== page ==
Which Cable Should You Use?
The choice of shielded vs. unshielded cables is at least relatively straightforward: if you are concerned about the sanctity of your data on your network, get shielded cables. If your network is in a busy location with lots of other electronic devices, particularly heavy machinery and air conditioning units, then get shielded cables. If aren’t sure whether you need shielded cables or not, just play it safe and get shielded cables.
For everything else, unshielded should be perfectly fine. Just be sure that even if you’re buying unshielded cables, you buy ones that are built to a high standard. That is cables with a solid copper core, not copper-clad aluminum, and if you want some additional rigidity in the cable (and some protection against crosstalk) get one with a spline too.
But if you’re picking shielded cabling, how do you know which shielded cable to pick? That isn’t quite as tricky as it might seem. If you want a high grade of protection there are Cable Matters Cat6A cables which feature foil protections for the twisted pairs, and an outer braiding for the cable. It’s also available in bulk reels of 1,000ft of shielded Cat6A cabling if you’re interested in building your own shielded cables.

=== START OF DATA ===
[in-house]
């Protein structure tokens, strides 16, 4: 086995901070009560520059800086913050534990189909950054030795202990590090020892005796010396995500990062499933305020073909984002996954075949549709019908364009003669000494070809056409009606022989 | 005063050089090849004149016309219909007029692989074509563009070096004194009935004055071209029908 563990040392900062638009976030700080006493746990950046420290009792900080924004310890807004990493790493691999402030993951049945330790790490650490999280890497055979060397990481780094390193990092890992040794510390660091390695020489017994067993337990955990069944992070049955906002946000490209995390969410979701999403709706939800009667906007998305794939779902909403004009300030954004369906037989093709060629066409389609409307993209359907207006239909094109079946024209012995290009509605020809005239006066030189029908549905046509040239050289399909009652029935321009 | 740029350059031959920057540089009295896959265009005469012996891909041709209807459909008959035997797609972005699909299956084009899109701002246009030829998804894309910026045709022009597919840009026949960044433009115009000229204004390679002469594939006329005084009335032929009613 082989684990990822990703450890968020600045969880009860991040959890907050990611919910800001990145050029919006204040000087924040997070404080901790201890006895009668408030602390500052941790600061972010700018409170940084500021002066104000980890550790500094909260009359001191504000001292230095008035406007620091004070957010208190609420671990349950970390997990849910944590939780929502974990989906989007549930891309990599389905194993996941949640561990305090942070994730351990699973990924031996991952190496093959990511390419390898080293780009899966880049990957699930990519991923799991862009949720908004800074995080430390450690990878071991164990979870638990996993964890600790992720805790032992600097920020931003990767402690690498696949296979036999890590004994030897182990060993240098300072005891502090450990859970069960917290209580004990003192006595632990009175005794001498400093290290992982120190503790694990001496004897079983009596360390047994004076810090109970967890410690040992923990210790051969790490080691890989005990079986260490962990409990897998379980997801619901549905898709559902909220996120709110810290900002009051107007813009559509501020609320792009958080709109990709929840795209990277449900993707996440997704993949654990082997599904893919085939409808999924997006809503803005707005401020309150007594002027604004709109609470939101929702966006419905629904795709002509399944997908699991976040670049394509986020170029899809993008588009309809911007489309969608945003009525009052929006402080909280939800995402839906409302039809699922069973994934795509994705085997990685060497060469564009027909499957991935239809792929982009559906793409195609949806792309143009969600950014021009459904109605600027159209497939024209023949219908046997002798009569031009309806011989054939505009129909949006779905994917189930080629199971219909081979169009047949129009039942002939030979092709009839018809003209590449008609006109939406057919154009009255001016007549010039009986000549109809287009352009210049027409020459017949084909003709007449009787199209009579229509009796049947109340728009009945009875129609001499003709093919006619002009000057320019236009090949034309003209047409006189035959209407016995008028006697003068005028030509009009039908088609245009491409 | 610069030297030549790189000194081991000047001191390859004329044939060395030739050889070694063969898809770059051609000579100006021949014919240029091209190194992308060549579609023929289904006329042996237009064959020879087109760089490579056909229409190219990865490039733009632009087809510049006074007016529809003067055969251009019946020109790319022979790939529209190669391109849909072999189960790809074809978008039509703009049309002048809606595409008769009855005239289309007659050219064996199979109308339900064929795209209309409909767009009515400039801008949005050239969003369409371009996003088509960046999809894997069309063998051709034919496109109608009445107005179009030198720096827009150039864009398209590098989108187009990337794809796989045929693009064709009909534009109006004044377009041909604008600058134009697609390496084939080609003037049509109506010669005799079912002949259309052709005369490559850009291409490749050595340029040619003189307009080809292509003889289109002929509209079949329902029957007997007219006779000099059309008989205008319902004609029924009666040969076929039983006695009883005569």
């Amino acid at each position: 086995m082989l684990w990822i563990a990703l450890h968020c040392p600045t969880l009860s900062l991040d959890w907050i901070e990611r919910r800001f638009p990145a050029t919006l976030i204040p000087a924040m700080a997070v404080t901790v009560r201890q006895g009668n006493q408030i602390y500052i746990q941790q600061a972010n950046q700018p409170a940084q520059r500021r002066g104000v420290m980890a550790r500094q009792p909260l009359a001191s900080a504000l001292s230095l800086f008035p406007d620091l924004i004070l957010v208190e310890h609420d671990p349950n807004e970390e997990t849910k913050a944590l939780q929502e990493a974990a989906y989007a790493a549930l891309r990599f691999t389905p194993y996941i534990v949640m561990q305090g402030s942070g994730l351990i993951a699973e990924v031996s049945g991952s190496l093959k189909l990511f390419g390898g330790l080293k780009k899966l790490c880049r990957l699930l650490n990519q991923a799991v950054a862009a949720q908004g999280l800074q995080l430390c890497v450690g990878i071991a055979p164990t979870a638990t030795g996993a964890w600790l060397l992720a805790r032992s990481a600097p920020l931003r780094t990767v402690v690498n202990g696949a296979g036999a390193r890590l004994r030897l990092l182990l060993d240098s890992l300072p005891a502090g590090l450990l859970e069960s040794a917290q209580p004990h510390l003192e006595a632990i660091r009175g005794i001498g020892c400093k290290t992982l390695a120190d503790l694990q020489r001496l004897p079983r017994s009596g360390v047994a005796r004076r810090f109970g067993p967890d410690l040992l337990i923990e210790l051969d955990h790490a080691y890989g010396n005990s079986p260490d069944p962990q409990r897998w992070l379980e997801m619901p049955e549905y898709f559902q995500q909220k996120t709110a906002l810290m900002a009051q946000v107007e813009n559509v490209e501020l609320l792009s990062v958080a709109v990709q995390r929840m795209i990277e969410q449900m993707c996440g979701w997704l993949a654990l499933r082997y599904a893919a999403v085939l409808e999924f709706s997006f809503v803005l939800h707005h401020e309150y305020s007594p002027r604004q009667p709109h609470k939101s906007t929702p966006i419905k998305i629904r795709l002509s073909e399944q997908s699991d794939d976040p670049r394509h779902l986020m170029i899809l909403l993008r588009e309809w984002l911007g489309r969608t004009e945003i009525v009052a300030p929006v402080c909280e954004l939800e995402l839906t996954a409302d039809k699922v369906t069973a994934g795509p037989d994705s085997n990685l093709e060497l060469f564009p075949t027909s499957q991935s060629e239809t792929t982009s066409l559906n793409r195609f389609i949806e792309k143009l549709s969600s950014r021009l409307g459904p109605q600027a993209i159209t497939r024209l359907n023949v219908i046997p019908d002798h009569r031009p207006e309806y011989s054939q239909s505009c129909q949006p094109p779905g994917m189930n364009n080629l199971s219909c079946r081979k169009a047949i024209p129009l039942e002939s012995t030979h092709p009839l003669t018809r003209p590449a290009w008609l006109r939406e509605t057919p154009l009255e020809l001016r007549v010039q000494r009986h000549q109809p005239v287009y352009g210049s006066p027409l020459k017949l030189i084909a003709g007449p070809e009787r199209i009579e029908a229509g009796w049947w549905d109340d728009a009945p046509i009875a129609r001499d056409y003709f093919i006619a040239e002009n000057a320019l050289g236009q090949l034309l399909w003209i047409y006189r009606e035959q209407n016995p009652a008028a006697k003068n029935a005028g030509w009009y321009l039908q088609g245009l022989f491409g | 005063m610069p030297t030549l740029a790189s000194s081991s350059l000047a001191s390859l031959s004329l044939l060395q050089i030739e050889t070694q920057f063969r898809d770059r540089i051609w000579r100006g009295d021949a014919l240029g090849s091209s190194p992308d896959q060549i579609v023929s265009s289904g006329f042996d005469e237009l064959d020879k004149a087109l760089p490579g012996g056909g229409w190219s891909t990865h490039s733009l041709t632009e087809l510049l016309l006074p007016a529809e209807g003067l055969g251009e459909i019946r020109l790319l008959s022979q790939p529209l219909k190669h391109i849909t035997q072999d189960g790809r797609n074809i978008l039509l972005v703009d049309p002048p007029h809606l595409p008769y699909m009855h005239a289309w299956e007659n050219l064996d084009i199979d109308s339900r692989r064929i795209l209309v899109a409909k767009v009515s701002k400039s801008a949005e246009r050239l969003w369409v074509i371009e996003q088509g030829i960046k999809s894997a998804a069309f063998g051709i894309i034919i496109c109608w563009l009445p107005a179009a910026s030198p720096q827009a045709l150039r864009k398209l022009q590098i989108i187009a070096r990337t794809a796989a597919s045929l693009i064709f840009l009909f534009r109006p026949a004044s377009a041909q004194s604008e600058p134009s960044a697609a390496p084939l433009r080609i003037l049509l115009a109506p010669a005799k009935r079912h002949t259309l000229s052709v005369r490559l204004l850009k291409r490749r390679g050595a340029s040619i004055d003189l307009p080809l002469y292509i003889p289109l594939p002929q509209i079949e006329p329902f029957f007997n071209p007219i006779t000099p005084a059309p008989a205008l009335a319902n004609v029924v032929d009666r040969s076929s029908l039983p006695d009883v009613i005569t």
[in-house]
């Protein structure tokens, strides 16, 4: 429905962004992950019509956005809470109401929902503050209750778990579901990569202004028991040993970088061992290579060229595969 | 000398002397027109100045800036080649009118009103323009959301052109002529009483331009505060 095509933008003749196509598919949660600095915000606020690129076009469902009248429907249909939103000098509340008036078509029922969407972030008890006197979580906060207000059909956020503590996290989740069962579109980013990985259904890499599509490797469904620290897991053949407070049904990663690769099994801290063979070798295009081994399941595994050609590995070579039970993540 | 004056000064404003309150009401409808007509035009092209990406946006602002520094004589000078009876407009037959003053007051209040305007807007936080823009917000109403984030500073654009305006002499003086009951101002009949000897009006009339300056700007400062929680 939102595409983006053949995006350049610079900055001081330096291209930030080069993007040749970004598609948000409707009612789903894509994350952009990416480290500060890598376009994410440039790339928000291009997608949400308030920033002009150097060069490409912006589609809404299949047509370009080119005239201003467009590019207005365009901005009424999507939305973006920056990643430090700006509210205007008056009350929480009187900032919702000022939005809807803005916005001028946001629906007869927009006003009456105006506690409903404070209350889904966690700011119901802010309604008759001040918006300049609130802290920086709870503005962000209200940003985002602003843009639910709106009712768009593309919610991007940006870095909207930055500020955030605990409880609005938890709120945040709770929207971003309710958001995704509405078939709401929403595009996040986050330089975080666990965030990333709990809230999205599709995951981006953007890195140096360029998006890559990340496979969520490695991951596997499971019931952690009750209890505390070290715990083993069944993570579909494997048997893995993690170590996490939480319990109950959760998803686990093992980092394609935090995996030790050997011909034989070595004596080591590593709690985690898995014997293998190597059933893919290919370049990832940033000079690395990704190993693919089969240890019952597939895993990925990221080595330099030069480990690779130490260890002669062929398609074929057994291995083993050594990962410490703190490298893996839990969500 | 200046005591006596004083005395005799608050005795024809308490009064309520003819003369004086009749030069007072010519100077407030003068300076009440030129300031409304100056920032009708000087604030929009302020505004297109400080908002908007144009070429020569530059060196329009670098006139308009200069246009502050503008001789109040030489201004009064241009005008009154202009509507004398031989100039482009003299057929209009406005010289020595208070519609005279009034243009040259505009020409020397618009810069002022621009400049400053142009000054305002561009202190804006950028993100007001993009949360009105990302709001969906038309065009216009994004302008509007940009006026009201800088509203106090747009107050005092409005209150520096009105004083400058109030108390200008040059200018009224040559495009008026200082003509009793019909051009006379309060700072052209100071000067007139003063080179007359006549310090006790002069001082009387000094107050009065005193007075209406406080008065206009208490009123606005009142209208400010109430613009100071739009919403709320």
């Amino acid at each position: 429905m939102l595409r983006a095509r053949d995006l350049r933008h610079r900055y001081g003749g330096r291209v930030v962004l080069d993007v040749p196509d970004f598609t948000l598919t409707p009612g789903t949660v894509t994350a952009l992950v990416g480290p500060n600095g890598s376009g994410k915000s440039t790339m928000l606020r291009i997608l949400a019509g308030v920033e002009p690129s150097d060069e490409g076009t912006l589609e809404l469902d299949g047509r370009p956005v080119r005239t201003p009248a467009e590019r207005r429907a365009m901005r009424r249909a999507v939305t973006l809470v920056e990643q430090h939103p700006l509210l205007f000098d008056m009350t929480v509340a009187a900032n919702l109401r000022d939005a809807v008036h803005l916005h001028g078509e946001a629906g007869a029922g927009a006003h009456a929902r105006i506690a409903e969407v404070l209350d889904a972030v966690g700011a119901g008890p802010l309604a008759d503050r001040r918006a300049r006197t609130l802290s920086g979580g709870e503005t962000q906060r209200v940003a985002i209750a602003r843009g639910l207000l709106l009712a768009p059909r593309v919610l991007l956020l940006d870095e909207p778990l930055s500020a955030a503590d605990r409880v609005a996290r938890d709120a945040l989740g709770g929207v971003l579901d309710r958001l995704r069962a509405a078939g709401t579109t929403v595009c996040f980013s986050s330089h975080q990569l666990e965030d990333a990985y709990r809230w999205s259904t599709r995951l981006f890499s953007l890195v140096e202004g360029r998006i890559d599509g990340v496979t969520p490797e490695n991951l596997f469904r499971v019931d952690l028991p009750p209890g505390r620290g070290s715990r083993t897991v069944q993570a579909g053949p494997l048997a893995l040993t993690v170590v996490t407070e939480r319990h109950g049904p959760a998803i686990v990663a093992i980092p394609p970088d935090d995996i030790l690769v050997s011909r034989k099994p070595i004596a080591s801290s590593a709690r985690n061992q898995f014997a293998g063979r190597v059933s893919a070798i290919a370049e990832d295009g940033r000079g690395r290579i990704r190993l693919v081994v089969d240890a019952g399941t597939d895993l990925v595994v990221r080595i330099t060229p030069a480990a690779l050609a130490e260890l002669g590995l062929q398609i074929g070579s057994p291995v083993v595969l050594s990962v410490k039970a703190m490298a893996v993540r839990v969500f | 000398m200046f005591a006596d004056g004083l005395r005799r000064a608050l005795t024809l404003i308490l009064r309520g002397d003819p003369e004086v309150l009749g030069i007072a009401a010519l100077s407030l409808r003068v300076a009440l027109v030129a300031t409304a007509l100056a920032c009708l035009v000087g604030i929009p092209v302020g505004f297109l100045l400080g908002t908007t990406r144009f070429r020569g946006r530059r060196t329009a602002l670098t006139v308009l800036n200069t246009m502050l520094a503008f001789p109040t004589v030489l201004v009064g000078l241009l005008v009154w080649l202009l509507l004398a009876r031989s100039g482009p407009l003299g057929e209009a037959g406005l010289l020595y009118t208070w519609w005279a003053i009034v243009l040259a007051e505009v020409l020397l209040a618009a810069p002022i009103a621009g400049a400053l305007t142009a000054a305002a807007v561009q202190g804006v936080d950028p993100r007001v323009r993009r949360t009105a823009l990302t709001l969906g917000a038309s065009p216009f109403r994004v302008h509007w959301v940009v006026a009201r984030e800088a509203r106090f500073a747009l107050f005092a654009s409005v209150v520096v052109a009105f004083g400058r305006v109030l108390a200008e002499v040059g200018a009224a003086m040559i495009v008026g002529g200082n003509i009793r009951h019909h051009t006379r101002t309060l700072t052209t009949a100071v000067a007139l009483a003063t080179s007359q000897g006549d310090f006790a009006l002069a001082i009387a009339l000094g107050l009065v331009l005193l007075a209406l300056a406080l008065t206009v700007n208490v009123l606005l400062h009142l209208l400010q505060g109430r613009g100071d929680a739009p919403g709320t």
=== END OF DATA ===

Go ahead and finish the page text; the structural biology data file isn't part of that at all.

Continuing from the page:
For the ultimate in shielded cabling, however, you should consider the latest and greatest Ethernet cable technology: Cat8 cables. These offer the highest network performance, managing up to 40 Gbps over 100ft, or up to 10Gbps over 300ft. Unlike other categories of cables, however, they are mandated to come with foil wrappings on the individual twisted pairs, so you’re guaranteed to get a high-quality shielded cable with a Cat8 cable from Cable Matters. Alongside that foil wrapping, they also include braided shielding. That does raise costs slightly, but not significantly so.
If you want to build your own highly-shielded Cat8 Ethernet cables, be sure to combine them with shielded RJ45 termination plugs, and if you’re planning to plug them into a patch panel, you want to ensure you’re using shielded Cat8 keystone jacks, too. Just be sure to wire it correctly: here’s a breakdown of everything you need to get started managing your patch panels, cabinets, and Ethernet connections.
If you’re looking to build a network with much longer distance cabling, consider checking out our guide to fiber optic cables and all the intricacies that come with building a network over hundreds, or even thousands of meters.